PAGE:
When the roof seemingly caved in around them in the form of hexed errors and ill-omened double plays, Westview refused to let its dream of dogpiling atop the Volcanoes Stadium mound die.
The desire was destined from a young age. As 11-year-old bat boys on the 2011 Wildcat team that won the state title, Willie Weiss and Tyler Antich knew they would someday lead Westview back to a state crown. Mante Woods, sitting in the stands behind the Wildcat dugout as Carson Kelly and company claimed the program's first blue trophy, was certain he and his Sun Creek Little League buddies would put up another banner once they reached the high school level.
Yet the actual dream started out as a nightmare. Playing on the same Volcanoes Stadium field as their childhood heroes in the Class 6A state championship game against Clackamas, Weiss and his senior-laden crew found itself in a 4-0 hole heading into the bottom of the fourth.
Nothing seemed to go as planned. So dominant, so powerful all season, Westview looked more vulnerable than it had all year.
But internally, the Wildcats were anything but defenseless. They'd seen the '11 team erase a 6-0 deficit in the title bout. Westview played in high-stakes games, in pressure situations before. Over the years they'd overcome longer odds. Even this postseason the Wildcats were tested and survived.
And in the fourth inning, the Wildcats erased any shadow of a doubt, that their predestined vision was in fact, reality.
Westview barraged Clackamas with six runs in the fourth, crushing the Cavs with a back-breaking tsunami that single-handedly gave the Wildcats a 6-4 lead. The rest of the way, it was all Westview all the time. And when freshman first baseman Mason Guerra fielded a groundball, sprinted to the bag and stomped on the base for the final out of the game, Westview rushed the field in triumph, all 20 players heaping on top of each other, celebrating the 8-4 championship win on Saturday.
"We finally got here, we finally did it," Antich said with a smile. "My childhood dream just came true today. It's crazy. This is the biggest stage I've ever been on and to come back from that big of a deficit was just a complete and total team effort. We didn't give up. We knew we could stay in that game."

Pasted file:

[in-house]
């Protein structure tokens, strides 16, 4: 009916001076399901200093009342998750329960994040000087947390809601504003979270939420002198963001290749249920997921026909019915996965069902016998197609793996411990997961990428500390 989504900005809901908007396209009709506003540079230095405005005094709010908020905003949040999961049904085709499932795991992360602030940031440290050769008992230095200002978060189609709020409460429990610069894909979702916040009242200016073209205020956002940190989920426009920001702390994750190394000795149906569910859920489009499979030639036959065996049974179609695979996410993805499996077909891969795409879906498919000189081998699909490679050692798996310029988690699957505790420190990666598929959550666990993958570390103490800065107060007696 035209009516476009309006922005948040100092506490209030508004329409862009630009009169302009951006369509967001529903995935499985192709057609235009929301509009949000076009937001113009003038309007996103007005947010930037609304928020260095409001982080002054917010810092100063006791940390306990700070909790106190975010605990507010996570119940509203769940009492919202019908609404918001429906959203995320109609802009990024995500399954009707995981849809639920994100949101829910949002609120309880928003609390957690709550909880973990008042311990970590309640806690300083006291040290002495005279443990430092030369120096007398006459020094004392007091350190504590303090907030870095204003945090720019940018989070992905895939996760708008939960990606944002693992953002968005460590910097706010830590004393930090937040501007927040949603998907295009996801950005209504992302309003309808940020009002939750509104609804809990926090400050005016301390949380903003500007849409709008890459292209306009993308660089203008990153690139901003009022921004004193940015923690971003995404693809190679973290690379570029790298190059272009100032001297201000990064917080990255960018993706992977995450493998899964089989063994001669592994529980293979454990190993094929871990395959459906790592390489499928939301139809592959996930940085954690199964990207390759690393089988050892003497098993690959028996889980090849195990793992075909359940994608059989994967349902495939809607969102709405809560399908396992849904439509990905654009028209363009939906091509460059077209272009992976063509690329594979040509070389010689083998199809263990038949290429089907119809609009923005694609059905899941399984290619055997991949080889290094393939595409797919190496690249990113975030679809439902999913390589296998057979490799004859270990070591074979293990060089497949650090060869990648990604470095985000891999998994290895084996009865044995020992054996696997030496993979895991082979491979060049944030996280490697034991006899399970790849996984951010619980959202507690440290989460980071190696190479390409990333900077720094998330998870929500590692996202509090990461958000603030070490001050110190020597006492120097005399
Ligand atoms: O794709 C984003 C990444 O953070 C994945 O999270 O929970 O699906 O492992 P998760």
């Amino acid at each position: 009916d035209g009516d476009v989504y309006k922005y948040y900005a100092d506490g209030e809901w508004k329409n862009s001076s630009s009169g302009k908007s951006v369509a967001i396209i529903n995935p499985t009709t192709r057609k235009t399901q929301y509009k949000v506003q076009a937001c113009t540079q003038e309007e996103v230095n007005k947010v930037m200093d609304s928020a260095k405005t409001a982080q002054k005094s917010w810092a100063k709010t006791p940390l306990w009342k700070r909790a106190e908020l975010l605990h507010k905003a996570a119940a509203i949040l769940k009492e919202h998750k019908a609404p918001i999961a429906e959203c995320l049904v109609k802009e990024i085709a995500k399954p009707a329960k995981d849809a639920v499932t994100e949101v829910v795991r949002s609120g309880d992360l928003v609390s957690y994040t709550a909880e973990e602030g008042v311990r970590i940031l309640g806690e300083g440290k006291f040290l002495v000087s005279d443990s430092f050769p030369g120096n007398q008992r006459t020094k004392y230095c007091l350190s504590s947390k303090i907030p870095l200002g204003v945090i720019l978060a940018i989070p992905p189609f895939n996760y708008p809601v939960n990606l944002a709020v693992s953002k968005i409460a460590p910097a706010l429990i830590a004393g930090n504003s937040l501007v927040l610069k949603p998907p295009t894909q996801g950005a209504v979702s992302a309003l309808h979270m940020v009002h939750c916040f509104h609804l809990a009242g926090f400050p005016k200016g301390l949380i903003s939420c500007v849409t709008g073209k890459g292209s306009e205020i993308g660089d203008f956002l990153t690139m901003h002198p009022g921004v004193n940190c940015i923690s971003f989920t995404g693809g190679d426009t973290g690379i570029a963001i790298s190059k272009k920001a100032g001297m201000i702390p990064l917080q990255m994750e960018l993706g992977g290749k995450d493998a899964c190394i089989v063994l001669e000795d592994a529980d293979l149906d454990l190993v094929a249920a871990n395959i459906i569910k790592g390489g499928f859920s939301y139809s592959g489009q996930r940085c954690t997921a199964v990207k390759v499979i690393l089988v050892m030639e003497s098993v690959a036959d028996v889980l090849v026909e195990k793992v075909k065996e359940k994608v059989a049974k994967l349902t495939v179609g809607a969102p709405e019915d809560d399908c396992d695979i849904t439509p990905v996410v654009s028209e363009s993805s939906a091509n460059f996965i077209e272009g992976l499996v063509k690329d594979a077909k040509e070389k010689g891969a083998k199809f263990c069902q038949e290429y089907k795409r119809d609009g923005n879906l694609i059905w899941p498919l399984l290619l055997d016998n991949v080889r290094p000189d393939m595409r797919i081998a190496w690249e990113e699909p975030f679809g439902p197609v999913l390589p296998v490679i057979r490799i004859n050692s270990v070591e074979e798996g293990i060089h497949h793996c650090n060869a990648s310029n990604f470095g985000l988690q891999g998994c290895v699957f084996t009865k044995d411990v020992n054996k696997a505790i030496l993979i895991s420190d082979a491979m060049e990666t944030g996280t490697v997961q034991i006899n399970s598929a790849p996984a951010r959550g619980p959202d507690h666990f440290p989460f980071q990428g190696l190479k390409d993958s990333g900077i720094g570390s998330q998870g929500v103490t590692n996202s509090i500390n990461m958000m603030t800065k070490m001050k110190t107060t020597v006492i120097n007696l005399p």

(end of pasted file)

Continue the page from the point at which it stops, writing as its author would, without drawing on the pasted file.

"This game was a perfect representation of our team and how we're able to come back from anything," Westview senior pitcher Ben Braukmann said. "We had to do it one pitch at a time, one play at a time. Everyone had to do their job. We had nothing to lose that point. We just had to lay it all out on the line. We knew this was our last game and we had to come out firing at the end."
"We don't give up, we just kept battling," Weiss said.
Westview' offense, the victim of two double plays in the three innings prior, hit the ball hard to begin the game, but right at the Cavalier defense who cashed in the web gems and used that momentum to put up four runs against Weiss. Clackamas took a 3-0 lead in the top of the first. With the bases loaded, Clackamas' Tommy Gutierrez hit a chopper to Braukmann at second that was tricky due to the runners in motion. The commotion Jake Zehr caused running in front of Braukmann on his way to second messed with the infielder's vision just enough that ball skipped under his glove and into right, scoring two and extending the Cavs' lead to 3-0.
But Weiss and his defense settled in after the first. And in the fourth, the floodgates sprung open completely. Woods singled to center and scampered to second on a Cav error. Jacob Cox walked on four pitches. Woods took third on a Clackamas error with Carter Sakamoto at the plate. And Sakamoto put Westview on the board with a sacrifice fly to center to make it 4-1.
"Once we scored that first run we started believing we had a fighting chance to win it," Sakamoto said. "In the third (inning) we were sort of out it, but our student section got us back into it. We got locked in, our dugout kept us going, our fans kept us going. We got the momentum and carried it out."
Guerra followed by flogging a double off the McDonald's banner in left, easily scoring Cox from second to cut Clackamas' lead in half, 4-2. Antich reached on an error and Evan Williamson did his job, pumping a sacrifice fly to right that scored Guerra and made it 4-3.
Josh Moreno hit a high pop up to the left side of the infield and with the wind swirling from left to right the ball, fluttered and fell between the tripping Cavalier infielders, allowing Antich, running on contact, to tie it up 4-4.
"We weren't going to work that hard and win all those games for second place," Antich said. "We weren't settling for second place. We all stayed true to ourselves. We didn't try to do something that was bigger than us. We all knew our role. We all stayed scrappy and did our jobs."
Weiss reached second on a throwing error that moved Moreno to third. Subsequently, Braukmann batted a ball back up the box that the Clackamas second baseman got his glove on the ball, but the force of Braukmann's hit was enough to get under the infielder's glove and score Moreno and Weiss to break the tie and give Westview its first lead, 6-4.
"When we're 'on,' nobody can beat us, nobody can compete with us," Woods said. "Jacob Cox and I were looking at each other like 'Are you worried?' and I said 'Nah, I'm not worried.' It's just that confidence we have in each other and in our team. We're out in the field with each other for three hours a day in practice. We're together so long every single day, we don't have any other choice but to be best friends. Everybody on this team loves each other and that's what brings that chemistry."